Get in on the Action - Fall False Albacore part 1

This fall marks the eleventh year I’ve engaged in the madness known as fly fishing for false albacore.

I remember my first few trips chasing albies up and down Shackleford and Cape Lookout in North Carolina, all which ended in frustration, not due to a lack of opportunities, but mainly because I had not yet paid my dues and learned the ins and outs of catching these fish.

Somewhere around my third trip, I hooked into my first Albacore on fly. That 20-pound fish took every bit of my backing, and the event is still etched in my mind to this day.

10 years down the road and a ton of albies later, I’m hoping these tips will make your first few outings a little more successful than mine.

There’s a time and a place.

The false albacore (Euthynnus alletteratus) goes by many names and is found up and down the East Coast of the United States.

Common names include “little tunny,” “fat albert,” “bonita” (not to be confused with “bonito”), and our local favorite: “albie."

Albies can be caught from New England all the way down to Florida, but if you ask a fly fisherman in Coastal North Carolina, they’ll argue that they have the best fishery of all.

False albacore can be found offshore in North Carolina most of the year, with a nearshore run along the coast each spring and fall.

The spring run usually occurs in April and May and these fish will be mixed in with Atlantic Bonito and the first Spanish Mackerel of the year. They'll show up along the nearshore wrecks and hard bottom areas and are only around for a few weeks. Since it can be hit or miss, the spring season isn’t as heavily promoted, but the local fly fishermen will put in some time chasing them when they show.

The fall fishery is the one everybody talks about.

I remember ten years ago, when the fishing didn’t really pick up until well into October and it lasted into December, my first Albacore was caught the week of Thanksgiving.

Over the last ten years though, I’ve noticed the fish arriving earlier than they used to.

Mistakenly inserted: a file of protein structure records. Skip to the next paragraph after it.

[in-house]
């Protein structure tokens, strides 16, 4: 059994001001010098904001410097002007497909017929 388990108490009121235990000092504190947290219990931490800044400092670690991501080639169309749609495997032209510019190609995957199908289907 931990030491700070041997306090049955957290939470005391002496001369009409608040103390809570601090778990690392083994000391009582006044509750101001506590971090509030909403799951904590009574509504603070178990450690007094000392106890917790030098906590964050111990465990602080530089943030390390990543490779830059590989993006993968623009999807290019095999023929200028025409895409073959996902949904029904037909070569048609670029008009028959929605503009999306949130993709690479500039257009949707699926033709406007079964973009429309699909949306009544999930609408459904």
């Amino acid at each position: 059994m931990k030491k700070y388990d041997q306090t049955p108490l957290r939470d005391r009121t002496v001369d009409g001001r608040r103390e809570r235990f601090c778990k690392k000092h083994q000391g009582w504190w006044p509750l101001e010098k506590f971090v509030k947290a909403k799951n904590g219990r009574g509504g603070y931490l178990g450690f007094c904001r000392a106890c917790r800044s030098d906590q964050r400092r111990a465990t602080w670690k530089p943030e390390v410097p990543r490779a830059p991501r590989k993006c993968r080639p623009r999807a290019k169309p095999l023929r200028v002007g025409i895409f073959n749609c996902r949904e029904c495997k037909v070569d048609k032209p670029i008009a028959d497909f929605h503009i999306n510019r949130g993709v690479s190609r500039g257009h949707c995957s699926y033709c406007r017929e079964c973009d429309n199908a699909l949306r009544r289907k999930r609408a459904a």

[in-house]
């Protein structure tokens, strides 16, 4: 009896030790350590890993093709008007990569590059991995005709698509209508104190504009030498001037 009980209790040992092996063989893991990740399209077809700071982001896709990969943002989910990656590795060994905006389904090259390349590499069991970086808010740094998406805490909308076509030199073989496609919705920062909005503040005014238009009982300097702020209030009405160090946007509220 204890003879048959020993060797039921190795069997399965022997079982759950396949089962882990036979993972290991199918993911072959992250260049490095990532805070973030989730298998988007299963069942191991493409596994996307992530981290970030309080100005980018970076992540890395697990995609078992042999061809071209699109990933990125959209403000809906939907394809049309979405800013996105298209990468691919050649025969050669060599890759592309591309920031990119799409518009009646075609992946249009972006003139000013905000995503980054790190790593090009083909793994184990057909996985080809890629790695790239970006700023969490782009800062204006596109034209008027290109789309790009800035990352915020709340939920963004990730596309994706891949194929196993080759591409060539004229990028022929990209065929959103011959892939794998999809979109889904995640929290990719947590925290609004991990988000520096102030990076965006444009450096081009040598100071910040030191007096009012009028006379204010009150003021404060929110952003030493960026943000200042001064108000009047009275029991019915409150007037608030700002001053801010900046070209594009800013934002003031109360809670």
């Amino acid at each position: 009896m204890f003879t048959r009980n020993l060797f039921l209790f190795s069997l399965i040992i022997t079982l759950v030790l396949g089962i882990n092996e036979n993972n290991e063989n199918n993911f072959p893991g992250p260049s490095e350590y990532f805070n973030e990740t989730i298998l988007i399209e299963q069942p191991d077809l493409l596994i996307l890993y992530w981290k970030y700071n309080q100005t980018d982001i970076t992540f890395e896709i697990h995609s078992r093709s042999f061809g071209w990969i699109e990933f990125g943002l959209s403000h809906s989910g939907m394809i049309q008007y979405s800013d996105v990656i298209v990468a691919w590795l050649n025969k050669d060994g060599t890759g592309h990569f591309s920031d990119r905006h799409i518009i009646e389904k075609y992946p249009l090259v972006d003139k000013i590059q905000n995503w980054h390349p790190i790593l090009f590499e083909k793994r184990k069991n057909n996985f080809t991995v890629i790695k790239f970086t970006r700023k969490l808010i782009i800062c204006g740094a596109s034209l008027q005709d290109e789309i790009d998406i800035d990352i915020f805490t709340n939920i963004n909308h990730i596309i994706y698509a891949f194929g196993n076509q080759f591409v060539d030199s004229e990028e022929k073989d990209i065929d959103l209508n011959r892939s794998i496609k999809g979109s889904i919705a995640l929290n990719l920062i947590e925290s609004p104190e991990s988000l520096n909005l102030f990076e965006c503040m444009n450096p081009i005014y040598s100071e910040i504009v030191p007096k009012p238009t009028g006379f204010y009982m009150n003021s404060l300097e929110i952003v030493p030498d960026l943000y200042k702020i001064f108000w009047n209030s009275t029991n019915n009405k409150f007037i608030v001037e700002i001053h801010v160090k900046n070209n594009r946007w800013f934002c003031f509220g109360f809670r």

We sometimes see a few random albies as early as August, with the fishing really picking up late September or early October. The second half of October is usually on fire, and many years they have moved on by mid November.

If I had to pick one area to fish, I'd say the stretch of water from Atlantic Beach, NC to the Cape Lookout Shoals is the top area to get into some action. There are almost always fish in that area.

The second location I’d recommend is from Emerald Isle, NC to Wrightsville Beach, NC. The fishing down along that stretch has been very good the last few years.

Let’s get geared up.

Time to get down to the nitty gritty.

These fish fight with every ounce of strength they have. In it’s heyday, the Cape Lookout area was given the name, “where 10-weights go to die.”

It’s hard to imagine using a rod that can fight a big musky or a 90-pound tarpon and breaking it on a 15-pound tuna, but these are tough fish!

In recent years, there has been a trend towards lighter rods, and many of us have gone down to 8 wts. for the average fish, and reserved the 9 and 10 wts. for the big fish.

Make sure that you have a reel that can handle a minimum of 200 yards of backing and a drag that can handle a fish making a 100-yard dash at 40 mph.

For lines, it’s a coin toss between intermediate sinking lines and floating lines. Both have their merits. I like a slow sinking line (1 to 2 inches per second sink rate) because it allows your line to sit right below the surface of the waves.